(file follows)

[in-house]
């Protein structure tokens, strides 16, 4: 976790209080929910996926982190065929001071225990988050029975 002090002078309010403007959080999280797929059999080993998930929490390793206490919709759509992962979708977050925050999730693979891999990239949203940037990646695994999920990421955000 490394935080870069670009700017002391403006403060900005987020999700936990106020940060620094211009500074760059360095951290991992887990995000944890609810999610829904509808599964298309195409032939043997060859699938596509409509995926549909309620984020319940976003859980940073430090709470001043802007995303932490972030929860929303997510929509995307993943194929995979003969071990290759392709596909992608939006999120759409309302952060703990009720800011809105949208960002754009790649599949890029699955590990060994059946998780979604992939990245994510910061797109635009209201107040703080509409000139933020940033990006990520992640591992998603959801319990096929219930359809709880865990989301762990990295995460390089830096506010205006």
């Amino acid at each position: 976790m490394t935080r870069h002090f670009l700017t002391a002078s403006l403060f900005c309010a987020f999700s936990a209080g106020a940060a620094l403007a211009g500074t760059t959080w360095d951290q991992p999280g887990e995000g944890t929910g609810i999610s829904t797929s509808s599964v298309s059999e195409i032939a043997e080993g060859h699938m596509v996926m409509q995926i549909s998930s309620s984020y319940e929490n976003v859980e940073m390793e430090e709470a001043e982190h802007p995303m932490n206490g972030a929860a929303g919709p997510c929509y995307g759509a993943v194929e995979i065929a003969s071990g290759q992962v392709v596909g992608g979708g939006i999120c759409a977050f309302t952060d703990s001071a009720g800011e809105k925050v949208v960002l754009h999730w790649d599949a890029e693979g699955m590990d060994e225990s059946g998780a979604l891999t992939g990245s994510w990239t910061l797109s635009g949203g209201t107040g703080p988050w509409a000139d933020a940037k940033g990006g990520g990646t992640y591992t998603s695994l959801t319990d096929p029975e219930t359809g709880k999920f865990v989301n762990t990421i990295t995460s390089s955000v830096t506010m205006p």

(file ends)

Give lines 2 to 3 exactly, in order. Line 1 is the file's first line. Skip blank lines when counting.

């Protein structure tokens, strides 16, 4: 976790209080929910996926982190065929001071225990988050029975 002090002078309010403007959080999280797929059999080993998930929490390793206490919709759509992962979708977050925050999730693979891999990239949203940037990646695994999920990421955000 490394935080870069670009700017002391403006403060900005987020999700936990106020940060620094211009500074760059360095951290991992887990995000944890609810999610829904509808599964298309195409032939043997060859699938596509409509995926549909309620984020319940976003859980940073430090709470001043802007995303932490972030929860929303997510929509995307993943194929995979003969071990290759392709596909992608939006999120759409309302952060703990009720800011809105949208960002754009790649599949890029699955590990060994059946998780979604992939990245994510910061797109635009209201107040703080509409000139933020940033990006990520992640591992998603959801319990096929219930359809709880865990989301762990990295995460390089830096506010205006």
């Amino acid at each position: 976790m490394t935080r870069h002090f670009l700017t002391a002078s403006l403060f900005c309010a987020f999700s936990a209080g106020a940060a620094l403007a211009g500074t760059t959080w360095d951290q991992p999280g887990e995000g944890t929910g609810i999610s829904t797929s509808s599964v298309s059999e195409i032939a043997e080993g060859h699938m596509v996926m409509q995926i549909s998930s309620s984020y319940e929490n976003v859980e940073m390793e430090e709470a001043e982190h802007p995303m932490n206490g972030a929860a929303g919709p997510c929509y995307g759509a993943v194929e995979i065929a003969s071990g290759q992962v392709v596909g992608g979708g939006i999120c759409a977050f309302t952060d703990s001071a009720g800011e809105k925050v949208v960002l754009h999730w790649d599949a890029e693979g699955m590990d060994e225990s059946g998780a979604l891999t992939g990245s994510w990239t910061l797109s635009g949203g209201t107040g703080p988050w509409a000139d933020a940037k940033g990006g990520g990646t992640y591992t998603s695994l959801t319990d096929p029975e219930t359809g709880k999920f865990v989301n762990t990421i990295t995460s390089s955000v830096t506010m205006p």